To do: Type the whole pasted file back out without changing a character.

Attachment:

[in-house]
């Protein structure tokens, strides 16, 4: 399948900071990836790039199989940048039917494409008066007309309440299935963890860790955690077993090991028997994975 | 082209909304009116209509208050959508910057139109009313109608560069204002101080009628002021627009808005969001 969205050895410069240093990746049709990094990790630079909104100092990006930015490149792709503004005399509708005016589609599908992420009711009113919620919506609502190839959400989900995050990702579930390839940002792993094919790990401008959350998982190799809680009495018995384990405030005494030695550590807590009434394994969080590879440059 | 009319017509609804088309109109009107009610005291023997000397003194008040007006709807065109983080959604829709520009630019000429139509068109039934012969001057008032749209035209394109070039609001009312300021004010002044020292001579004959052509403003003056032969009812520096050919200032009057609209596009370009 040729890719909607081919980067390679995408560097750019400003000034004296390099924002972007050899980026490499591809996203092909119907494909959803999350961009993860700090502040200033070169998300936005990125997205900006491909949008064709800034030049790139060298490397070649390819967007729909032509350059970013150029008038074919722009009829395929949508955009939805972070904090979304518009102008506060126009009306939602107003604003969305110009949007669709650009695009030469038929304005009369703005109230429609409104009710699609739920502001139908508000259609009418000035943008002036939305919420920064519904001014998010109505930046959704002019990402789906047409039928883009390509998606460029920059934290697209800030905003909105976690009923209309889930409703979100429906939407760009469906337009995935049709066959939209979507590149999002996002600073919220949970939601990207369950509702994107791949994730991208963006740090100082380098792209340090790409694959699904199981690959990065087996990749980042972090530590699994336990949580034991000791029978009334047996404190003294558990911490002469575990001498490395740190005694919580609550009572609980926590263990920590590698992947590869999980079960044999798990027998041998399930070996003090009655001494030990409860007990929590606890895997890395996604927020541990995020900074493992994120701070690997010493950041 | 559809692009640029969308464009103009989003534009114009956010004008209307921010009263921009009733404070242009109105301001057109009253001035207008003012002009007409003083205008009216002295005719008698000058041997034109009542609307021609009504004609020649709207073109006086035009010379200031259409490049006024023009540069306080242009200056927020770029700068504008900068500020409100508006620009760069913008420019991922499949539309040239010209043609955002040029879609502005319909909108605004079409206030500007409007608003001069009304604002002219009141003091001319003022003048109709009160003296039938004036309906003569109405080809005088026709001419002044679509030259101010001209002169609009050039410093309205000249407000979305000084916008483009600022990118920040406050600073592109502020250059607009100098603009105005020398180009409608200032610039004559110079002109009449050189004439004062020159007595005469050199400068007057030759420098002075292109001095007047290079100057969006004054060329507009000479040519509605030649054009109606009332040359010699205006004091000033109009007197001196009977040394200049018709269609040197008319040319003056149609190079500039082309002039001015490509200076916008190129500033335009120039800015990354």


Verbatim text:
[in-house]
């Protein structure tokens, strides 16, 4: 399948900071990836790039199989940048039917494409008066007309309440299935963890860790955690077993090991028997994975 | 082209909304009116209509208050959508910057139109009313109608560069204002101080009628002021627009808005969001 969205050895410069240093990746049709990094990790630079909104100092990006930015490149792709503004005399509708005016589609599908992420009711009113919620919506609502190839959400989900995050990702579930390839940002792993094919790990401008959350998982190799809680009495018995384990405030005494030695550590807590009434394994969080590879440059 | 009319017509609804088309109109009107009610005291023997000397003194008040007006709807065109983080959604829709520009630019000429139509068109039934012969001057008032749209035209394109070039609001009312300021004010002044020292001579004959052509403003003056032969009812520096050919200032009057609209596009370009 040729890719909607081919980067390679995408560097750019400003000034004296390099924002972007050899980026490499591809996203092909119907494909959803999350961009993860700090502040200033070169998300936005990125997205900006491909949008064709800034030049790139060298490397070649390819967007729909032509350059970013150029008038074919722009009829395929949508955009939805972070904090979304518009102008506060126009009306939602107003604003969305110009949007669709650009695009030469038929304005009369703005109230429609409104009710699609739920502001139908508000259609009418000035943008002036939305919420920064519904001014998010109505930046959704002019990402789906047409039928883009390509998606460029920059934290697209800030905003909105976690009923209309889930409703979100429906939407760009469906337009995935049709066959939209979507590149999002996002600073919220949970939601990207369950509702994107791949994730991208963006740090100082380098792209340090790409694959699904199981690959990065087996990749980042972090530590699994336990949580034991000791029978009334047996404190003294558990911490002469575990001498490395740190005694919580609550009572609980926590263990920590590698992947590869999980079960044999798990027998041998399930070996003090009655001494030990409860007990929590606890895997890395996604927020541990995020900074493992994120701070690997010493950041 | 559809692009640029969308464009103009989003534009114009956010004008209307921010009263921009009733404070242009109105301001057109009253001035207008003012002009007409003083205008009216002295005719008698000058041997034109009542609307021609009504004609020649709207073109006086035009010379200031259409490049006024023009540069306080242009200056927020770029700068504008900068500020409100508006620009760069913008420019991922499949539309040239010209043609955002040029879609502005319909909108605004079409206030500007409007608003001069009304604002002219009141003091001319003022003048109709009160003296039938004036309906003569109405080809005088026709001419002044679509030259101010001209002169609009050039410093309205000249407000979305000084916008483009600022990118920040406050600073592109502020250059607009100098603009105005020398180009409608200032610039004559110079002109009449050189004439004062020159007595005469050199400068007057030759420098002075292109001095007047290079100057969006004054060329507009000479040519509605030649054009109606009332040359010699205006004091000033109009007197001196009977040394200049018709269609040197008319040319003056149609190079500039082309002039001015490509200076916008190129500033335009120039800015990354």